Preserving a community’s assets
Preserving the historic resources of a place is as much about preserving a cohesive community as it is about preserving buildings. In Milford’s case, its special character is inextricably tied to the charm of its historic district. But more than charm, historic preservation brings economic, cultural, social and even environmental benefits. Economically, it increases property values and attracts visitors; in a village where tourism is economically important, one need only look at the contribution that saving the old Hotel Fauchere has brought to reinvigorating a vibrant village life (not to slight the arts community or other efforts that have also contributed to the same). Culturally and socially, a community benefits when citizens take pride in telling their story, in which visual reminders of the past help connect people to the place they call their hometown. Environmentally, reusing and repurposing old buildings for modern uses and retrofitting them for energy efficiency rather than demolishing and sending the debris to a landfill is a greener and more sustainable practice.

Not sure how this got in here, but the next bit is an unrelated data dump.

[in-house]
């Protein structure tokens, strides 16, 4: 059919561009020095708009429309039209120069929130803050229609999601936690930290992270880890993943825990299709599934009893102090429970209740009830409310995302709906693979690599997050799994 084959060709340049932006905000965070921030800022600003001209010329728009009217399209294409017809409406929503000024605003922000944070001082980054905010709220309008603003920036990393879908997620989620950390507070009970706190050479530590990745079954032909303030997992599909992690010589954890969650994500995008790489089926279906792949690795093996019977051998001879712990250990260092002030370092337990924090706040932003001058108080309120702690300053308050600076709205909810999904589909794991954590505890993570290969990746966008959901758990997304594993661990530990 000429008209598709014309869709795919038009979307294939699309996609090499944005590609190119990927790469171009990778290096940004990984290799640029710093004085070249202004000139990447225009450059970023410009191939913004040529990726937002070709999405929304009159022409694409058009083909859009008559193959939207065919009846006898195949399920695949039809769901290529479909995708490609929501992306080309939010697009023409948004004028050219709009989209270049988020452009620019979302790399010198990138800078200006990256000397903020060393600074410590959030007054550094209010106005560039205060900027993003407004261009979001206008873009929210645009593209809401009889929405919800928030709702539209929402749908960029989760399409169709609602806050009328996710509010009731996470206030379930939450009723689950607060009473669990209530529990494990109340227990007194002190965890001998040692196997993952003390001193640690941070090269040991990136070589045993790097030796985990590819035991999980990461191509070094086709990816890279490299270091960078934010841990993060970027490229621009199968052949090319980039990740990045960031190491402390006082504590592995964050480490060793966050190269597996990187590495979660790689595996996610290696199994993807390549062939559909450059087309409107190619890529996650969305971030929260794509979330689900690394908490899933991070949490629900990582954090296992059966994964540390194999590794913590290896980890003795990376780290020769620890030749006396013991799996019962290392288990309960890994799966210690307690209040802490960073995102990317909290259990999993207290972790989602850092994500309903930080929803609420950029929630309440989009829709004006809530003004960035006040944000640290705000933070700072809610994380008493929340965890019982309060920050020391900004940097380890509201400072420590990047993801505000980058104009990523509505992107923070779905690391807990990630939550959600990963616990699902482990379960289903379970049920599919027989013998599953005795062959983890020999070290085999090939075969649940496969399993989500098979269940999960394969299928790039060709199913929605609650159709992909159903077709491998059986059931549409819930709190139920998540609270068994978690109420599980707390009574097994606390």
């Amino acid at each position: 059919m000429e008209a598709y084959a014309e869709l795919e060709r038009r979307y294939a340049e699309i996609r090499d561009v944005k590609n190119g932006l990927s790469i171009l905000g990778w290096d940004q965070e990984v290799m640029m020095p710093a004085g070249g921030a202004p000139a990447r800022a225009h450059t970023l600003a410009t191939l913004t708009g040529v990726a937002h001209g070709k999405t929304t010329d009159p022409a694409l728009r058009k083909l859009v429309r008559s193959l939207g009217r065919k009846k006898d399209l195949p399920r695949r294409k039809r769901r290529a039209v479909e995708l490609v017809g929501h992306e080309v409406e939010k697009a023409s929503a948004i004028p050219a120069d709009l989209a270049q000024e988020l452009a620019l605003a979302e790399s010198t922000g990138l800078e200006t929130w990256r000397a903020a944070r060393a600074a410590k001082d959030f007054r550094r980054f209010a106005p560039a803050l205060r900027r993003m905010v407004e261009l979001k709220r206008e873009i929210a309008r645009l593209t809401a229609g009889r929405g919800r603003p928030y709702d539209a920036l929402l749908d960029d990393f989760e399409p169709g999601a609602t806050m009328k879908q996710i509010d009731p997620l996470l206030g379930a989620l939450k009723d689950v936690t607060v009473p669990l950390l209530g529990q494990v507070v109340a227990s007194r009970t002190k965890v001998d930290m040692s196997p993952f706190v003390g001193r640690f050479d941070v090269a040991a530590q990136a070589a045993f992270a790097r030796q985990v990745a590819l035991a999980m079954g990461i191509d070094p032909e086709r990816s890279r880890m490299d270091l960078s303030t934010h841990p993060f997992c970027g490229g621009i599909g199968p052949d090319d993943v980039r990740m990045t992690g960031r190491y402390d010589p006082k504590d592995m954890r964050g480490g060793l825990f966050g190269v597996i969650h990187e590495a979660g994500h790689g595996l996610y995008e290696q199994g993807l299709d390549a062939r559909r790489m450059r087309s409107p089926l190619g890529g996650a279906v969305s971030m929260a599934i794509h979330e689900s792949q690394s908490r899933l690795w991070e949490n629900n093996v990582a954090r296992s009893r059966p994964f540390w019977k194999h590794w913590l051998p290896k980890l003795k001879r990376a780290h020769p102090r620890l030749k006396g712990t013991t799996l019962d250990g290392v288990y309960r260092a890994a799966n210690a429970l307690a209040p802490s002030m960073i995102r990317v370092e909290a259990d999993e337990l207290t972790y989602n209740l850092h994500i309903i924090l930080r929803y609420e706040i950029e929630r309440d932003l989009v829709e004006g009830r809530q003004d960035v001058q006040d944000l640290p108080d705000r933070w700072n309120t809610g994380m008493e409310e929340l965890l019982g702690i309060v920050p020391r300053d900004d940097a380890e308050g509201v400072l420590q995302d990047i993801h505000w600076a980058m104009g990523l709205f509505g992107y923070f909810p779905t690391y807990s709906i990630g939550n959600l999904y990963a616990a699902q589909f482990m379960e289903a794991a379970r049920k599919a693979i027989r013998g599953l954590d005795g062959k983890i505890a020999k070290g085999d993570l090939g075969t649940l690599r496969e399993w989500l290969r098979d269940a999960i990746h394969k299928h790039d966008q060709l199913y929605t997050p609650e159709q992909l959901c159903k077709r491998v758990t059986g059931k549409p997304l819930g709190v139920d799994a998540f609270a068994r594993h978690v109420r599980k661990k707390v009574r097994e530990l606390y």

We are reminded of a similar situation in Bucks County, PA in the late 1950s at a time when the historic preservation movement in the U.S. was only beginning to gain momentum. Those Bucks County commissioners, finding their 1878 courthouse in Doylestown no longer adequate for running modern government, decided to tear it down and replace it with a contemporary courthouse and office building totally out of character with the rest of the historic town. Among those old enough to remember, there are still those who lament the loss of that landmark. Its destruction forever changed not only the streetscape, but also diminished the borough’s original charm and character.
With regards to Pike County today, we find this paragraph of Sean Strub’s opposition letter, which so far has garnered 275 citizens’ signatures, most compelling: “If a chain store proposed demolition of the Kenworthey House to build a big box similar to the proposed courthouse annex, we are confident that virtually every member of the borough council and the architectural review board would be united in their opposition. We must hold ourselves—the collective government we share in a democracy—to the same, or an even higher, standard.”